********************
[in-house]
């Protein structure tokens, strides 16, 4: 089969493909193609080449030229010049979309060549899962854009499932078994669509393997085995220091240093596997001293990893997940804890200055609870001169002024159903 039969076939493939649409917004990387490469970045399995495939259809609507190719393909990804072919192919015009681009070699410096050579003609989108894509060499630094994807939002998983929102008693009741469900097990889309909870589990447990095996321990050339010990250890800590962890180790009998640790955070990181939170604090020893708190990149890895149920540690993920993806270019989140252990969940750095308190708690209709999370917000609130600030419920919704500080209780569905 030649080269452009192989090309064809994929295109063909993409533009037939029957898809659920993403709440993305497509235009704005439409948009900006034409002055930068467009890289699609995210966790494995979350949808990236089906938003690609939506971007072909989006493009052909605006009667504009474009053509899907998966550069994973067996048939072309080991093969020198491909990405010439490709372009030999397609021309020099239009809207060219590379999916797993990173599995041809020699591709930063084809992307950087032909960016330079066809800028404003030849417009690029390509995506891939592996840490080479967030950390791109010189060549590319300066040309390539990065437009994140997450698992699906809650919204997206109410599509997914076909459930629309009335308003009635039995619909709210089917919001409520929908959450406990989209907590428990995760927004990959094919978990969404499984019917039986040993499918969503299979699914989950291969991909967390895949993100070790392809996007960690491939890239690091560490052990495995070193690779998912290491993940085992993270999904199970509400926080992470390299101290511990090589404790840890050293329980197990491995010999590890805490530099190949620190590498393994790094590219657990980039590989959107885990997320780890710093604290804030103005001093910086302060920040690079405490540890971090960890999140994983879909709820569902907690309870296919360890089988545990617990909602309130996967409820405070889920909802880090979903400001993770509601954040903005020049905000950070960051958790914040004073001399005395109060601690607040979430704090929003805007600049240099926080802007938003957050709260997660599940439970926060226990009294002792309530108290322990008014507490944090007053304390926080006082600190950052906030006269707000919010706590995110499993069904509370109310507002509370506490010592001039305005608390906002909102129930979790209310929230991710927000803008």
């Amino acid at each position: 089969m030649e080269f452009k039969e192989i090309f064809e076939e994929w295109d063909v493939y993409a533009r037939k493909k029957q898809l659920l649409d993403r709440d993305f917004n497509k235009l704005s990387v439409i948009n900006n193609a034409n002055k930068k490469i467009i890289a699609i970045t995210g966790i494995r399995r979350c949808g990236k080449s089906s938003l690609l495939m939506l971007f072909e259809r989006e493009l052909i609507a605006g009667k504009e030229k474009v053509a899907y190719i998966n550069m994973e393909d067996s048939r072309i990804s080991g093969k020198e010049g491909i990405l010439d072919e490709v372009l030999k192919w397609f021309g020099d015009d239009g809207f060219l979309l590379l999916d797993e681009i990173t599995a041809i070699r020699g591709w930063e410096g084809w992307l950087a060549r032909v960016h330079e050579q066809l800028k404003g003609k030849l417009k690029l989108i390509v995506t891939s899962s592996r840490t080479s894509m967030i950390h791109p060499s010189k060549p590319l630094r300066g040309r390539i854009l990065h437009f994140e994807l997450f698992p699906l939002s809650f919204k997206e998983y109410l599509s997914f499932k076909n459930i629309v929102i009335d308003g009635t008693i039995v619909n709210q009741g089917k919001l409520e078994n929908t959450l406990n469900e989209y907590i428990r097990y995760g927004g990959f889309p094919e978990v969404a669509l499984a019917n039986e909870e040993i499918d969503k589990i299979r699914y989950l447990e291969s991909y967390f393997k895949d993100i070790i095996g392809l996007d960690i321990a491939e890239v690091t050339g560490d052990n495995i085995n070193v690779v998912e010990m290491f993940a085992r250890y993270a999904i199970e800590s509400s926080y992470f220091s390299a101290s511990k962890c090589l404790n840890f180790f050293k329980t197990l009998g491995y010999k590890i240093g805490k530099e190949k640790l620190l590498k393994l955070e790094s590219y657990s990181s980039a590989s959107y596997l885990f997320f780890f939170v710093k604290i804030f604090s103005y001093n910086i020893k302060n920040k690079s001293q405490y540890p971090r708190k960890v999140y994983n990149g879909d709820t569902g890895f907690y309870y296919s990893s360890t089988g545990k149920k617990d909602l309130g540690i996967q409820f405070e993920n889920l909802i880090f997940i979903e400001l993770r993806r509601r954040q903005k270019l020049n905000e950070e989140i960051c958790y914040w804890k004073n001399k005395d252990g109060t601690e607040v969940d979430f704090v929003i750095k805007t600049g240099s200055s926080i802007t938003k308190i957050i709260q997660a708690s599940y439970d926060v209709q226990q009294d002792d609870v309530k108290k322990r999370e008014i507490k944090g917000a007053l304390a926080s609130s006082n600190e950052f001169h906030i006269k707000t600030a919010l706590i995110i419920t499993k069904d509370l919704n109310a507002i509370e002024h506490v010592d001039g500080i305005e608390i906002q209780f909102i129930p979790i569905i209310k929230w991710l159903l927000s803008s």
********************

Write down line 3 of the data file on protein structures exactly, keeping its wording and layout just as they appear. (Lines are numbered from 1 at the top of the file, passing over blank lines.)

């Amino acid at each position: 089969m030649e080269f452009k039969e192989i090309f064809e076939e994929w295109d063909v493939y993409a533009r037939k493909k029957q898809l659920l649409d993403r709440d993305f917004n497509k235009l704005s990387v439409i948009n900006n193609a034409n002055k930068k490469i467009i890289a699609i970045t995210g966790i494995r399995r979350c949808g990236k080449s089906s938003l690609l495939m939506l971007f072909e259809r989006e493009l052909i609507a605006g009667k504009e030229k474009v053509a899907y190719i998966n550069m994973e393909d067996s048939r072309i990804s080991g093969k020198e010049g491909i990405l010439d072919e490709v372009l030999k192919w397609f021309g020099d015009d239009g809207f060219l979309l590379l999916d797993e681009i990173t599995a041809i070699r020699g591709w930063e410096g084809w992307l950087a060549r032909v960016h330079e050579q066809l800028k404003g003609k030849l417009k690029l989108i390509v995506t891939s899962s592996r840490t080479s894509m967030i950390h791109p060499s010189k060549p590319l630094r300066g040309r390539i854009l990065h437009f994140e994807l997450f698992p699906l939002s809650f919204k997206e998983y109410l599509s997914f499932k076909n459930i629309v929102i009335d308003g009635t008693i039995v619909n709210q009741g089917k919001l409520e078994n929908t959450l406990n469900e989209y907590i428990r097990y995760g927004g990959f889309p094919e978990v969404a669509l499984a019917n039986e909870e040993i499918d969503k589990i299979r699914y989950l447990e291969s991909y967390f393997k895949d993100i070790i095996g392809l996007d960690i321990a491939e890239v690091t050339g560490d052990n495995i085995n070193v690779v998912e010990m290491f993940a085992r250890y993270a999904i199970e800590s509400s926080y992470f220091s390299a101290s511990k962890c090589l404790n840890f180790f050293k329980t197990l009998g491995y010999k590890i240093g805490k530099e190949k640790l620190l590498k393994l955070e790094s590219y657990s990181s980039a590989s959107y596997l885990f997320f780890f939170v710093k604290i804030f604090s103005y001093n910086i020893k302060n920040k690079s001293q405490y540890p971090r708190k960890v999140y994983n990149g879909d709820t569902g890895f907690y309870y296919s990893s360890t089988g545990k149920k617990d909602l309130g540690i996967q409820f405070e993920n889920l909802i880090f997940i979903e400001l993770r993806r509601r954040q903005k270019l020049n905000e950070e989140i960051c958790y914040w804890k004073n001399k005395d252990g109060t601690e607040v969940d979430f704090v929003i750095k805007t600049g240099s200055s926080i802007t938003k308190i957050i709260q997660a708690s599940y439970d926060v209709q226990q009294d002792d609870v309530k108290k322990r999370e008014i507490k944090g917000a007053l304390a926080s609130s006082n600190e950052f001169h906030i006269k707000t600030a919010l706590i995110i419920t499993k069904d509370l919704n109310a507002i509370e002024h506490v010592d001039g500080i305005e608390i906002q209780f909102i129930p979790i569905i209310k929230w991710l159903l927000s803008s």